The subsequent internships and legal experiences which I have had since the time working in a restaurant have provided me with a wealth of knowledge – none of which has impacted the conception of my goals as much as prepping hundreds of pounds of food each morning, while enjoying quality conversation and laughs in a then unfamiliar tongue.

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VUSisterRayVU
Posts: 162
Joined: Fri Jul 27, 2012 2:57 pm

Re: General PS review (round two!)

Postby VUSisterRayVU » Sat Oct 13, 2012 6:53 pm

Eh, I'll do a basic review of it right now.

I think your theme is woven neatly throughout. It doesn't falter at the end though you can probably strengthen the final two paragraphs. At the same time, it's pretty clear what the conclusion was gonna be, so it's not like you have to do so much explaining. The main thing I would edit is just style and voice to make it more active. If you haven't really taken to editing it down with grammar yet, then it's no big deal. But you can probably chop off 10-20% of the PS just by altering sentence structure and eliminating some words which could give you more room to finish as strong as the beginning was. I would maybe also try to weave in your family a bit more, or if they aren't as relevant, to really bring out the ways in which your friends and their friends were either ignorant of or unable to navigate the system.

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VUSisterRayVU
Posts: 162
Joined: Fri Jul 27, 2012 2:57 pm

Re: General PS review (round two!)

Postby VUSisterRayVU » Sat Oct 13, 2012 6:57 pm

VUSisterRayVU wrote:Eh, I'll do a basic review of it right now.

I think your theme is woven neatly throughout. It doesn't falter at the end though you can probably strengthen the final two paragraphs. At the same time, it's pretty clear what the conclusion was gonna be, so it's not like you have to do so much explaining. The main thing I would edit is just style and voice to make it more active. If you haven't really taken to editing it down with grammar yet, then it's no big deal. But you can probably chop off 10-20% of the PS just by altering sentence structure and eliminating some words which could give you more room to finish as strong as the beginning was. I would maybe also try to weave in your family a bit more, or if they aren't as relevant, to really bring out the ways in which your friends and their friends were either ignorant of or unable to navigate the system.


Oh also, the reason why it falls a bit flat at the end is because you mention LS being your goal, but you don't explain WHY it was your goal. You explain that it will help etc etc, but why were you looking into it before working at a restaurant? Maybe bring out more the process of your decision-making and realization that yeah, LS will be the best way for you to do x, y, and z. You do that with the narrative and progression already, but I think it could maybe be more explicit?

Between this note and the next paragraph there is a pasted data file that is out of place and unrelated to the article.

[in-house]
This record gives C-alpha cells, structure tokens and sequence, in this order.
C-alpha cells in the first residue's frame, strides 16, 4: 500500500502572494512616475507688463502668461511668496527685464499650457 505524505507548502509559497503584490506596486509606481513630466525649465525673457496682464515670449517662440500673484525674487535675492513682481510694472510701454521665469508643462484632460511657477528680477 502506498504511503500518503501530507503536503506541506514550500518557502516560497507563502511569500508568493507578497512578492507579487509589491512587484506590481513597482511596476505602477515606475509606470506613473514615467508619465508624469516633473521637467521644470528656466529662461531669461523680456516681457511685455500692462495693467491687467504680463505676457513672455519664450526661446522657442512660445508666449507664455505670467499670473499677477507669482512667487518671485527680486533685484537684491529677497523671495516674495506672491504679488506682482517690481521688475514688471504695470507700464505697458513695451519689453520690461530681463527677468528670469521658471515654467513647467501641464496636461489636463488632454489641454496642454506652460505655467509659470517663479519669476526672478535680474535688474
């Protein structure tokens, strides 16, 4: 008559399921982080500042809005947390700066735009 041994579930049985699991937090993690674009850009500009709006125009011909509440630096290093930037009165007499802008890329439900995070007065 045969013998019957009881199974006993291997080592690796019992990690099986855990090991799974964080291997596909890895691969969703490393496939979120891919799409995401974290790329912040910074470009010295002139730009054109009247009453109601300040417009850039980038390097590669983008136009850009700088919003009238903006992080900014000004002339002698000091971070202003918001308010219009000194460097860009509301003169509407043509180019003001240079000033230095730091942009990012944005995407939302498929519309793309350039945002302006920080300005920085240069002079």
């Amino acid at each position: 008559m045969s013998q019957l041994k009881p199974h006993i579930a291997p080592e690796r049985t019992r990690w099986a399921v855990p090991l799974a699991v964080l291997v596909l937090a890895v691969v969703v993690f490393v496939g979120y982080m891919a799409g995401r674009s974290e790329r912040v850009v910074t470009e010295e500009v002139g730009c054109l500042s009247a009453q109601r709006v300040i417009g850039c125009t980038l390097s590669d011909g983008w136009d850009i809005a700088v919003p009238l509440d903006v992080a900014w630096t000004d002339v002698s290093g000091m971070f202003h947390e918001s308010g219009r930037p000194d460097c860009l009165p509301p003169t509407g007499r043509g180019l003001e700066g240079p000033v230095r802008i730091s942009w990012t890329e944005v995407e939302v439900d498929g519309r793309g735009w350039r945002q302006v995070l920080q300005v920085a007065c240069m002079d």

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Mce252
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Re: General PS review (round two!)

Postby Mce252 » Sat Oct 13, 2012 7:40 pm

1.) It is boring. I did not want to finish reading it.

2.) Have someone edit substantively for syntax and word choice. For example, the first sentence of the PS had me scratching my head a bit.

3.) I don't believe you. Really, you would do anything to stay in the back washing dishes with people who didn't speak your language? This seems like a stretch to begin your explanation of the relationship you had with these individuals. You should be honest and really describe what it was like to work with someone who you couldn't talk to and probably had nothing in common with you. It will be very difficult to give this the depth it needs--but can be very good if you do a lot of work.

4.) If you really became a counselor for these disadvantaged workers, my recommendation would be to describe very specific instances of how this occurred with a person, and how this tangibly affected them. This would be good stuff. Also, get rid of weird fragments like this: "I had to – right?"

5.) Your PS doesn't lead to an understanding of why you want to go to law school. It leads to an understanding of why you want to learn Spanish. None of the things mentioned require a law degree. It just sounds like you want to be a community activist or "organizer".